A young woman with profound physical and mental disabilities living in a damp council house unsuitable to her needs has lost her High Court case aimed at being rehoused in more appropriate accommodation, writes Ann O'Loughlin.
Ms Justice Marie Baker said it would be an “impermissible breach” of the constitutional separation of powers between the legislature and judiciary for the court to order Cork County Council to provide Elizabeth Mulhare and her mother Barbara, on whom Elizabeth is totally dependendent, with more suitable housing.
Nor could the court declare they should get greater priority on the Council’s housing list of some 7,480 approved applicants, including 557 with needs based on physical disability.
The Mulhares essentially want to be considered outside the statutory scheme for housing allocation and there is no statutory basis entitling them to be housed in a particular house in a particular area, she held.
The Council's top two housing list priorities are those living in dangerous accommodation and the homeless and those with disabilities are the sixth priority, she noted.
It had offered to renovate their house in Fermoy to address Elizabeth's needs but had said it had no other suitable accommocation and had to keep in mind the needs of all its tenants.
While the Council can disregard its own order of priority for those who need accommodation due to “specified exceptional circumstances”, the court has no power to interfere with its choice or assess how it manages its housing stock.
She also rejected arguments the failure to provide a more appropriate house breached the Mulhare's private and family life rights under Article 8 of the European Convention on Human Rights.
Article 8 does not create a positive obligation on the part of a local authority to provide a home, she held.
Elizabeth Mulhare, aged 28, has cerebral palsy and severe disabilities and has lived with her mother since 2011 in Fermoy. The two women brought judicial review proceedings aimed at getting alternative housing within a five mile radius of Cork city.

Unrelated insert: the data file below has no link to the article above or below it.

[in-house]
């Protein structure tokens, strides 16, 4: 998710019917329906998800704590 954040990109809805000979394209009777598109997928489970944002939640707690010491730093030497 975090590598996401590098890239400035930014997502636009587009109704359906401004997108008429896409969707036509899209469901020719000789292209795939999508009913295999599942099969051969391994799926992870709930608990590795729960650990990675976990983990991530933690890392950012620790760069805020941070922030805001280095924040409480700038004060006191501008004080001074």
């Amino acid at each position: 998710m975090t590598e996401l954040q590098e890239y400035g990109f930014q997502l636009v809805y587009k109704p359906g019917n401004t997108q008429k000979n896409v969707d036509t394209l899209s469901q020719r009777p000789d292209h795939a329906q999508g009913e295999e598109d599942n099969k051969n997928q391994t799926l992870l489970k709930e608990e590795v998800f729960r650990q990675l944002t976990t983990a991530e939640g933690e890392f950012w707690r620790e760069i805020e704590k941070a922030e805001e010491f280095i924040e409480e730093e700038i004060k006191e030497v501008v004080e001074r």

An occupational therapist report stated their home is unsuitable for Elizabeth’s needs for reasons including it is affected by mould and dampness and there is no level access to a shower room, taps or to a bedroom with a door wide enough to enable access by a wheelchair. The report recommended it be renovated or the Mulhares be moved to more suitable accommodation.
The house is 43kms from a clinic where Elizabeth, who suffers severe and persistent respiratory infections, receives treatment and it was stated a house closer to Cork city would be more suitable as she has difficulty travelling in cars.
In her judgment, Ms Justice Baker said the proceedings were triggered after the Council told the Mulhares in November 2015 it has no suitable alternative accommodation for them in the hinterland of Cork city or elsewhere.
The Council offered to carry out renovations to the Fermoy house in line with the occupational therapist's report but the Mulhares wanted a house near Cork city and feared, if they accepted the offer, they would not be considered for housing elsewhere.
The Council had not said they would not be considered for other housing and the court could not get involved in that.
The Mulhares had a right to have their housing application considered in the context of the statutory scheme and the Council had a corresponding duty to reasonably consider their request and come to a decision soundly and rationally based.
A practical difficulty arose because the Mulhares wanted orders against Cork County Council to provide them with a house in the functional area of Cork City Council, she noted. Before Fermoy, they lived in a Cork City Council house and that council in October 2015 refused to consider their application for housing within its area until outstanding arrears on the previous tenancy which, it alleged, Barbara Mulhare had “abandoned”, were paid.